nachfolgend dokumentiert ein Beitrag von Morad Shirin von der Webseite Marxist Revival, verwiesen sei hier auch noch auf den Artikel Contradictory legacy of Hugo Chávez auf World War 4 Report … ansonsten hier noch einmal der Hinweis auf Berichte zur Ermordung des venezolanischen Indigena-Aktivisten Sabino Romero vor einigen Tagen:
Did Chavez leave a “socialist” legacy?
There are few, if any, presidents whose death, especially after ruling for well over a decade, can cause such an outpouring of genuine grief among many thousands of citizens. Soon after it was announced that Hugo Rafael Chávez Frías had died thousands of people came into the streets weeping for the president they had lost.
Lieutenant Colonel Chávez, who was first elected President of Venezuela in February 1999 (after failing as a putschist in 1992), made a real difference in lifting the material conditions of the lives of millions of poor Venezuelans through his multi-facetted reform programme – the so-called “Bolivarian Revolution”.
Using the vast oil wealth of Venezuela to create many missions – unlike most other oil-rich countries where this revenue is nearly all appropriated by a very small minority – over the past 14 years the poverty and the illiteracy rates were drastically reduced and the health and living standards of the workers, the poor and ordinary Venezuelans were raised.
That is why the masses voted him in at three further presidential elections and came on to the streets on many occasions, particularly at the time of the 2002 coup that briefly removed Chávez, to support him and his policies.
When Chávez was elected in 1999 14.5% of the total labour force were unemployed and per capita GDP stood at $4,105. By 2009 unemployment had nearly halved (7.6%) and the per capita GDP had more than doubled to $11,404! And this took place within the context of a significant growth in the population from 23,867,000 in 1999 to 28,583,000 in 2009. Poverty also decreased: from 23.4% in 1999, the recorded rate of people in extreme poverty fell to 8.5% in 2011.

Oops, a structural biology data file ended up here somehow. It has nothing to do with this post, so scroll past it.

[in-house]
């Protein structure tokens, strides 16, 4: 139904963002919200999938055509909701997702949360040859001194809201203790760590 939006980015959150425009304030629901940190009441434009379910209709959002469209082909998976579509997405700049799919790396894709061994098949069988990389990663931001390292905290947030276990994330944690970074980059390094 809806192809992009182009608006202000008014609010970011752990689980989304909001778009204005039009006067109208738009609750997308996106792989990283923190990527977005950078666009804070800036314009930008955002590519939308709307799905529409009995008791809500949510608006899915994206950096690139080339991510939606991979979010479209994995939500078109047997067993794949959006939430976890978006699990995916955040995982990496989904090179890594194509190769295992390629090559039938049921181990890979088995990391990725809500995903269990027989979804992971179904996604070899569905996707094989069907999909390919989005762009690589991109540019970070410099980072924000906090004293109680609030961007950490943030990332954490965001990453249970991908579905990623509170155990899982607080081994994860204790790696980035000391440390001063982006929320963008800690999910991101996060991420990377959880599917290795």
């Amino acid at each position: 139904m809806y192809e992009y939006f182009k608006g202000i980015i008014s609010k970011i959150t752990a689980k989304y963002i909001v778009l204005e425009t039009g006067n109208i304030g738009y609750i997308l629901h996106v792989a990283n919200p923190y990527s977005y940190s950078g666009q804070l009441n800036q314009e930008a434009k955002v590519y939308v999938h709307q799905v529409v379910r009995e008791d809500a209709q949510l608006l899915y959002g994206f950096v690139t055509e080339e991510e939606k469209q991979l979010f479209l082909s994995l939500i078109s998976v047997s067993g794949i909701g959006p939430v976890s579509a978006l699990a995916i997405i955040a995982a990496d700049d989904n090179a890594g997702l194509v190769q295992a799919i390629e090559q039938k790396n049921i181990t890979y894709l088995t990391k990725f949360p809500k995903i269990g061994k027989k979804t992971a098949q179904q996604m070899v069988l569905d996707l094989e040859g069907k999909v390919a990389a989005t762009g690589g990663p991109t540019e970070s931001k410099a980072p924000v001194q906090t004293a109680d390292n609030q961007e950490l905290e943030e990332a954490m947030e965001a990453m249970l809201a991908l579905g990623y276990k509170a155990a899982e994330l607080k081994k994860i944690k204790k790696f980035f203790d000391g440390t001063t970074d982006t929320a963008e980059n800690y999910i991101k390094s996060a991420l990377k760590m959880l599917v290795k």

The policy of launching missions to tackle various social problems has made a significant impact on society. For example, infant mortality is now lower than in 1999, falling from a rate of 20 per 1,000 live births to a rate of 13 per 1,000 live births in 2011. This is as a direct result of the work of Mission Barrio Adentro (healthcare), Mission Mercal (food distribution) and Mission Habitat (housing).
Mission Robinson has enabled around 1.5 million adults to rid themselves of illiteracy. Some commentators have even described Venezuela as “illiteracy free” now.
There are many other missions trying to address a wide range of problems in society. These have been financed through the oil export boom, earning Venezuela $60bn in 2011 (in 1999 oil revenues stood at $14.4bn).
But even the Chávistas cannot ignore the big problems facing today’s Venezuela:
– Inflation that stands at 31.6% (compared with 23.6% in 1999).
– The massive rise in violent crime, which reached over 16,000 murders in 2012. One NGO puts the number at nearly 21,700 (meaning a national homicide rate of 73 per 100,000, more than double the 31 per 100,000 in Colombia, which has two guerrilla wars taking place on its territory!).